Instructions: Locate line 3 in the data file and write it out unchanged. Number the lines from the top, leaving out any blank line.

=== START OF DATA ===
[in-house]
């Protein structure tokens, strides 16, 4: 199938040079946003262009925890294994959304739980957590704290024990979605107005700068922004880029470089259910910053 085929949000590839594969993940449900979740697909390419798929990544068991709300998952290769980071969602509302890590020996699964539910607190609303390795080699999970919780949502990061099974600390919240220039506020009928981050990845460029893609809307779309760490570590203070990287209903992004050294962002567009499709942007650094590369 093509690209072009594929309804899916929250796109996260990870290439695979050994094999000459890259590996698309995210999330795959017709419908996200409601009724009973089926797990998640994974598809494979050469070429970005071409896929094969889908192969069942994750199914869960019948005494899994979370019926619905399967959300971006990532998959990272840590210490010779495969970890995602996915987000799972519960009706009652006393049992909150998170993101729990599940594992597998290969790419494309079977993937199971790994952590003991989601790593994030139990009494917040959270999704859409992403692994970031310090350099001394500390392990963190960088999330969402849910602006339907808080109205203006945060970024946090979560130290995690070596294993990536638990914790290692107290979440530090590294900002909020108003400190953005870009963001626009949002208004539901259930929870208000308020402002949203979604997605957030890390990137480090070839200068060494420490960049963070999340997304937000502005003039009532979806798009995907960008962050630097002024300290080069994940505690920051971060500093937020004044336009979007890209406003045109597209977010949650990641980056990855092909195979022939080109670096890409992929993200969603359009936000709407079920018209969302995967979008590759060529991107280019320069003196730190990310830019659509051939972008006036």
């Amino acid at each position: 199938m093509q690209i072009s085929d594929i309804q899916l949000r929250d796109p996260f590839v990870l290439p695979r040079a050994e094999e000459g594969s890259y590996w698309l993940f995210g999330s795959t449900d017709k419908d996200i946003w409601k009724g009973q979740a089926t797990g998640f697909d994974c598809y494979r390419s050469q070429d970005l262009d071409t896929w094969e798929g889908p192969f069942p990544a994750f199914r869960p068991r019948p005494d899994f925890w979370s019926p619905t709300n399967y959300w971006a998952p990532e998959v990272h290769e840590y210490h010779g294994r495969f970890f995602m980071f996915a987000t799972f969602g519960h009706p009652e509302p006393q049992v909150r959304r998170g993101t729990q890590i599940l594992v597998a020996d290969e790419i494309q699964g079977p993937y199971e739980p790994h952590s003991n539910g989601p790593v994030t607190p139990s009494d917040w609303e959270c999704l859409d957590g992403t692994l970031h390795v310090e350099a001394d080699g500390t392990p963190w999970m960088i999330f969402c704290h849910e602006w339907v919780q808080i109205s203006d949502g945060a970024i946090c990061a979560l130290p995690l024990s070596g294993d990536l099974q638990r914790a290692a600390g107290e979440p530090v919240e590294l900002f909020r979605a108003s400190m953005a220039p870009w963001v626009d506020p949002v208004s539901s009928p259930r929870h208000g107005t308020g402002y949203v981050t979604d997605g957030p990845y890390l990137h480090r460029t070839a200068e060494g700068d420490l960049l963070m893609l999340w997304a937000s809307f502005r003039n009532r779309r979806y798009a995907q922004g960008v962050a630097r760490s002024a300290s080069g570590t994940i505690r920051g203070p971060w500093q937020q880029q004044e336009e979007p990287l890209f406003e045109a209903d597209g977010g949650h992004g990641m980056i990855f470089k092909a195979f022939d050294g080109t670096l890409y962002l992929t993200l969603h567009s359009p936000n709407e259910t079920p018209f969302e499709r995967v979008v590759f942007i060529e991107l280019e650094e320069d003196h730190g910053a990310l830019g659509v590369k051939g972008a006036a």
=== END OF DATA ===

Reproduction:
């Amino acid at each position: 199938m093509q690209i072009s085929d594929i309804q899916l949000r929250d796109p996260f590839v990870l290439p695979r040079a050994e094999e000459g594969s890259y590996w698309l993940f995210g999330s795959t449900d017709k419908d996200i946003w409601k009724g009973q979740a089926t797990g998640f697909d994974c598809y494979r390419s050469q070429d970005l262009d071409t896929w094969e798929g889908p192969f069942p990544a994750f199914r869960p068991r019948p005494d899994f925890w979370s019926p619905t709300n399967y959300w971006a998952p990532e998959v990272h290769e840590y210490h010779g294994r495969f970890f995602m980071f996915a987000t799972f969602g519960h009706p009652e509302p006393q049992v909150r959304r998170g993101t729990q890590i599940l594992v597998a020996d290969e790419i494309q699964g079977p993937y199971e739980p790994h952590s003991n539910g989601p790593v994030t607190p139990s009494d917040w609303e959270c999704l859409d957590g992403t692994l970031h390795v310090e350099a001394d080699g500390t392990p963190w999970m960088i999330f969402c704290h849910e602006w339907v919780q808080i109205s203006d949502g945060a970024i946090c990061a979560l130290p995690l024990s070596g294993d990536l099974q638990r914790a290692a600390g107290e979440p530090v919240e590294l900002f909020r979605a108003s400190m953005a220039p870009w963001v626009d506020p949002v208004s539901s009928p259930r929870h208000g107005t308020g402002y949203v981050t979604d997605g957030p990845y890390l990137h480090r460029t070839a200068e060494g700068d420490l960049l963070m893609l999340w997304a937000s809307f502005r003039n009532r779309r979806y798009a995907q922004g960008v962050a630097r760490s002024a300290s080069g570590t994940i505690r920051g203070p971060w500093q937020q880029q004044e336009e979007p990287l890209f406003e045109a209903d597209g977010g949650h992004g990641m980056i990855f470089k092909a195979f022939d050294g080109t670096l890409y962002l992929t993200l969603h567009s359009p936000n709407e259910t079920p018209f969302e499709r995967v979008v590759f942007i060529e991107l280019e650094e320069d003196h730190g910053a990310l830019g659509v590369k051939g972008a006036a």